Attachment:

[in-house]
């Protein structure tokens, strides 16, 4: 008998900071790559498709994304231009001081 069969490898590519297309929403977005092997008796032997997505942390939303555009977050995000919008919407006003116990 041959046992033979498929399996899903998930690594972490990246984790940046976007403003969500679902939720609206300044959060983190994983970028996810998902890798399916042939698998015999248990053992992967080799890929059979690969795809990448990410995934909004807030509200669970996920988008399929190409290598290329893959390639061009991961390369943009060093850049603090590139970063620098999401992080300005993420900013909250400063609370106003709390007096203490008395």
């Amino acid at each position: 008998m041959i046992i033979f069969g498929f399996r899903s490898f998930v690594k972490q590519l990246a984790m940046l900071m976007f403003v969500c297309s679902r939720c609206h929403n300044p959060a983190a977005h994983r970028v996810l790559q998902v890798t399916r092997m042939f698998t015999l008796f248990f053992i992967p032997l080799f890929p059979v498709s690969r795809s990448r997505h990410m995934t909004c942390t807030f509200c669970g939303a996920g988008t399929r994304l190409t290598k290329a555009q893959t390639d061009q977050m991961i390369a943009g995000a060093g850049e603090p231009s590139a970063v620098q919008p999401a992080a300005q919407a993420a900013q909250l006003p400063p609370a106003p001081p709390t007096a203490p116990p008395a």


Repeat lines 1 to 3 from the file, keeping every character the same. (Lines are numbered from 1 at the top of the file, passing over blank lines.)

[in-house]
């Protein structure tokens, strides 16, 4: 008998900071790559498709994304231009001081 069969490898590519297309929403977005092997008796032997997505942390939303555009977050995000919008919407006003116990 041959046992033979498929399996899903998930690594972490990246984790940046976007403003969500679902939720609206300044959060983190994983970028996810998902890798399916042939698998015999248990053992992967080799890929059979690969795809990448990410995934909004807030509200669970996920988008399929190409290598290329893959390639061009991961390369943009060093850049603090590139970063620098999401992080300005993420900013909250400063609370106003709390007096203490008395």
């Amino acid at each position: 008998m041959i046992i033979f069969g498929f399996r899903s490898f998930v690594k972490q590519l990246a984790m940046l900071m976007f403003v969500c297309s679902r939720c609206h929403n300044p959060a983190a977005h994983r970028v996810l790559q998902v890798t399916r092997m042939f698998t015999l008796f248990f053992i992967p032997l080799f890929p059979v498709s690969r795809s990448r997505h990410m995934t909004c942390t807030f509200c669970g939303a996920g988008t399929r994304l190409t290598k290329a555009q893959t390639d061009q977050m991961i390369a943009g995000a060093g850049e603090p231009s590139a970063v620098q919008p999401a992080a300005q919407a993420a900013q909250l006003p400063p609370a106003p001081p709390t007096a203490p116990p008395a």